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Schumer, King knock cuts in counterterrorism funding

Senate Finance Committee member Sen. Charles Schumer, D-N.Y.,

Senate Finance Committee member Sen. Charles Schumer, D-N.Y., gestures while delivering his opening remarks on Capitol Hill in Washington. Credit: AP

Sen. Charles Schumer and Rep. Peter King criticized the federal Department of Homeland Security decision to cut by nearly 30 percent grant money for counterterrorism and other security programs for the city's mass transit systems and ports.

The department announced last week the New York City region would get $110.6 million from its Transit Security Grant Program. The allocation is a drop of 28 percent from 2009 funding of $153.3 million, Schumer and King said Friday. A port security grant declined 26 percent, from $45 million to $33 million.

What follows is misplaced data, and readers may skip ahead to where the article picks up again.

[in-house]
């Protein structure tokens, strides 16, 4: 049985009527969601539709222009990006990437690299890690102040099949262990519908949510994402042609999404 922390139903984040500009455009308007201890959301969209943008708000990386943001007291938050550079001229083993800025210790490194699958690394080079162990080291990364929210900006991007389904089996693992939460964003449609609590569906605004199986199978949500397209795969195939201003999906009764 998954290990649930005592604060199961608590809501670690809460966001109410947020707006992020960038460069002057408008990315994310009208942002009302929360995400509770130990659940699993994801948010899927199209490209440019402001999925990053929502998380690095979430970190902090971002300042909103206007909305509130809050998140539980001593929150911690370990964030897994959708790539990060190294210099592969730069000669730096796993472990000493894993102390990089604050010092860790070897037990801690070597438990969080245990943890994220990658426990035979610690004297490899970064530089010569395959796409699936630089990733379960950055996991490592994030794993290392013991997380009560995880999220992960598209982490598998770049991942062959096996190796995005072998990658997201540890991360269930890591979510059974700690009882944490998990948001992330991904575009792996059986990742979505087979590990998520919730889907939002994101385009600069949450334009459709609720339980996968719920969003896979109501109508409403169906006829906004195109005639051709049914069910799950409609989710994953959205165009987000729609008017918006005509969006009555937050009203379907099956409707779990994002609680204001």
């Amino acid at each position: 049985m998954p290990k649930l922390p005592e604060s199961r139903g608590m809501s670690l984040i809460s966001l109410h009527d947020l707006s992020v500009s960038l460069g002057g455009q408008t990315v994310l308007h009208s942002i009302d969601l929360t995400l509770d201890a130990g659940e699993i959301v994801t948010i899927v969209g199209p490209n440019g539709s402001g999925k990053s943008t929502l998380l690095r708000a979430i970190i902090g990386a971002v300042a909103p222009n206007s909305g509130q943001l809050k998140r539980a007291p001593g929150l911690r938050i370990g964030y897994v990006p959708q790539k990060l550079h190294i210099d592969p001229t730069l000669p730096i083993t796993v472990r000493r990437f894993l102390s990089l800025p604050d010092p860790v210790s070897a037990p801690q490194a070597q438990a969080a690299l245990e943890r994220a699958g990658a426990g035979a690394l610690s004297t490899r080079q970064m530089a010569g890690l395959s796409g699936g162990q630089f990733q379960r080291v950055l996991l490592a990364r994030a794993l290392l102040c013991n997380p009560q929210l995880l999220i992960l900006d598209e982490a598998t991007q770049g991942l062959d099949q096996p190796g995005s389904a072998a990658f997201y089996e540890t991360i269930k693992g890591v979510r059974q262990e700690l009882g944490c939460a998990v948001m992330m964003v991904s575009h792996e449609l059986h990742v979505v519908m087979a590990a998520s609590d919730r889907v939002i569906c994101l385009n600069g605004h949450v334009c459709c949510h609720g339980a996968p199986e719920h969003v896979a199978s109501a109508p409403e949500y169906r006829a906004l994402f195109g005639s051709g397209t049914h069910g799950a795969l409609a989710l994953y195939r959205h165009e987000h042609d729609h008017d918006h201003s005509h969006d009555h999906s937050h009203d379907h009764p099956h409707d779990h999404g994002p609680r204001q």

"When the administration is wrong, they're wrong," Schumer (D-N.Y.) said in a statement. "New York is being asked to shoulder many burdens and remains the prime target of terrorists, so it makes no sense for the administration to cut this money."

The cut comes just after the federal government announced last week that more than $151 million in other homeland security grants would be earmarked for New York City and Long Island for the next fiscal year, up from the 2009 award of $145.1 million. The region is considered to be one of 10 large urban areas at high risk of a terrorist attack.

King (R-Seaford), who heads the Republican Party's Committee on Homeland Security, called the more recent grant allocation "meager," saying the money would have gone to chemical weapon and radiation detectors, canine units, law enforcement training and other ongoing security programs.

"There are over a thousand entrances and exits to the city's subways. Airports are relatively easy to secure," King said Saturday. "Putting aside the human cost, which you can't do, imagine the impact one bomb in the subway would have economically on the city."

King also cited the recent federal Department of Justice decision to put accused terrorist Khalid Sheik Mohammed and four others on trial in Manhattan as cause for maintaining the funding.

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